We are all familiar with Draupadi as the heroine of the epic Mahabharata but, there is another Draupadi, a raging and fierce goddess, who lives in folk tales and myths in parts of south India and in Rajasthan. Alf Hiletbeitel who has studied the cult of Draupadi in great detail speaks of how she is seen as a caste goddess (Konar caste) in the Melacceri-Gingee region. She is worshipped in these places in a pure, virginal and fiery form.
One such story about Draupadi as the goddess of the forests goes thus. The Pandavas were in exile, eking out a living from the forest. Draupadi was with them and during the day, was by their side, sharing their sufferings and joys in equal measure. However as night fell, she would disappear and for a long time, her flight from her tent went unnoticed as no one dared to look in on her, without her wish.
Night after night, this was the story until one day Bhima saw her leaving the campsite. He was perturbed and asked Krishna about it who, of course, knew the whole story. He warned Bhima that he should not try and stop her, for if he did, she would devour him. But Krishna also told him that would need to devise a way to keep Draupadi confined to her tent at night. For the form that she took every night as she went out into the forest, Krishna said, was a danger to all of them.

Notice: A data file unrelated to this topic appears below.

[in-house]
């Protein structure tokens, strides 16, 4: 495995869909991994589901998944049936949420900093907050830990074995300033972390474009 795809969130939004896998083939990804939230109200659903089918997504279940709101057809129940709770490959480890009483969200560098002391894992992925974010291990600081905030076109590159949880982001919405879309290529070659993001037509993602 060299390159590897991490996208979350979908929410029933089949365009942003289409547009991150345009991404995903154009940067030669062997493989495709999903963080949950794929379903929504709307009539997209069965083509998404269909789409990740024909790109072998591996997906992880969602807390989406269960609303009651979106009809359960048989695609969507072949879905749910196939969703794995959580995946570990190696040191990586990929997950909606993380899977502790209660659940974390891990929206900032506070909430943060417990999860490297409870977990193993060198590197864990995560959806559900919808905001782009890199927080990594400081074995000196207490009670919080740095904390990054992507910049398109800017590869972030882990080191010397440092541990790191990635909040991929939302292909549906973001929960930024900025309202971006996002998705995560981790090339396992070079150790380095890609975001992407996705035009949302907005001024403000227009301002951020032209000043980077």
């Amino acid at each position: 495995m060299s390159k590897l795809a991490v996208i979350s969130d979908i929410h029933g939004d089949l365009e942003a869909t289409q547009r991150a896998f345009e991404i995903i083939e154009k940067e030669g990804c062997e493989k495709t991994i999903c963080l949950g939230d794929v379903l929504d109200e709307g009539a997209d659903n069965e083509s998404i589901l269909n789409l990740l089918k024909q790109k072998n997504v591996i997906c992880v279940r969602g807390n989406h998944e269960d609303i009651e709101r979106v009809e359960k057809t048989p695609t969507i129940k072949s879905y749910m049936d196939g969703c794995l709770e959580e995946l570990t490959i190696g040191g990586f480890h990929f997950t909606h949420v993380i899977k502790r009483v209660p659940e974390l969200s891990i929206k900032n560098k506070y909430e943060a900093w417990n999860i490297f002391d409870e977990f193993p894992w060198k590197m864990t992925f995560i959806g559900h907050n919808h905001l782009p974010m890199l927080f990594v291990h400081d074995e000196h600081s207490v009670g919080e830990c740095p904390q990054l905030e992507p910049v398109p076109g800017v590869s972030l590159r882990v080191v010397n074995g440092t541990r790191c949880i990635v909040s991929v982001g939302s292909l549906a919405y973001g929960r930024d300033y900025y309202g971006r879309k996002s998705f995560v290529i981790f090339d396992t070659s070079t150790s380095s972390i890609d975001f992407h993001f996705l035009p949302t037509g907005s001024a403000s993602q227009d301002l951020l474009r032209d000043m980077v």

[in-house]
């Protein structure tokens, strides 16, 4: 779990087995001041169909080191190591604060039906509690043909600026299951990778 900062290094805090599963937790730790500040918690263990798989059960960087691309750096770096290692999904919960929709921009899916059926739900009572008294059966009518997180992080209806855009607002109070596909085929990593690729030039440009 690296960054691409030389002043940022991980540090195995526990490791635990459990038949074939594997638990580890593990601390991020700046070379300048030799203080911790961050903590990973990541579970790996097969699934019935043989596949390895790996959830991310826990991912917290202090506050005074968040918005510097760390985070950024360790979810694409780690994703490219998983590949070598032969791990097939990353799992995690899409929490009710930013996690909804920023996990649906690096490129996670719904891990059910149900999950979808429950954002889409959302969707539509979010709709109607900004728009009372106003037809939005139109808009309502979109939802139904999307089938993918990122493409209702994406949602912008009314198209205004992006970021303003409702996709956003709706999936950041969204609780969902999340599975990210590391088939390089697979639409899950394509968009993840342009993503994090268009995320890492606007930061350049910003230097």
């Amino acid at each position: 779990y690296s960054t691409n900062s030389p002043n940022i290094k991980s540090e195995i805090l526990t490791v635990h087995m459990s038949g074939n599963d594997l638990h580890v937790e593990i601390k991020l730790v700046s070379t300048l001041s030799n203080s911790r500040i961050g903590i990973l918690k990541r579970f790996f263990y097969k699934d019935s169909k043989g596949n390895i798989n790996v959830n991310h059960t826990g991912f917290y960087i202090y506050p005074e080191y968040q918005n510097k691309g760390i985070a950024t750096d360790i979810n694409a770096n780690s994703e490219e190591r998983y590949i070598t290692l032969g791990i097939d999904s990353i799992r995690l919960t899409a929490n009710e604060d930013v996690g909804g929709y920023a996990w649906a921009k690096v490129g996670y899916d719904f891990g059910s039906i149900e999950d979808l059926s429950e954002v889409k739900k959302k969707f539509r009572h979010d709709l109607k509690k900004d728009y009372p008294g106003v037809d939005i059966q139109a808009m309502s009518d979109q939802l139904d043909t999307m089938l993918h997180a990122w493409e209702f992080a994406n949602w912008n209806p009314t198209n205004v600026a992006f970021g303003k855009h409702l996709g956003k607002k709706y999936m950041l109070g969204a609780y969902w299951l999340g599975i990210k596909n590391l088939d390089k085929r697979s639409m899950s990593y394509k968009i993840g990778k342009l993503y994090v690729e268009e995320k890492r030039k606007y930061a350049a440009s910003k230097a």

Draupadi was another form of the goddess (Bhadra Kali, Celiyamman and such others), said Krishna, and every night she went into the forest as she sought the sacrifices due to her. She raided the forest for animals and birds and when she was satiated, she resumed her day-time form as the wife of the Pandavas.
There was only one way to stop her Krishna told Bhima and that would be to lock her up within her palm leaf hut and not let her out until she promised to give up her nocturnal adventures.
Bhima managed to lock her in but Draupadi was so angry that she pierced Bhima’s wrist with her sharp finger nails and five drops of his blood fell on to the forest floor giving birth to five sons. There could be many interpretations as to why Draupadi takes on such a form, but what is striking is the depiction of a heroine from epic as a strong and violent goddess, who is feared by all, even the brave Pandavas.
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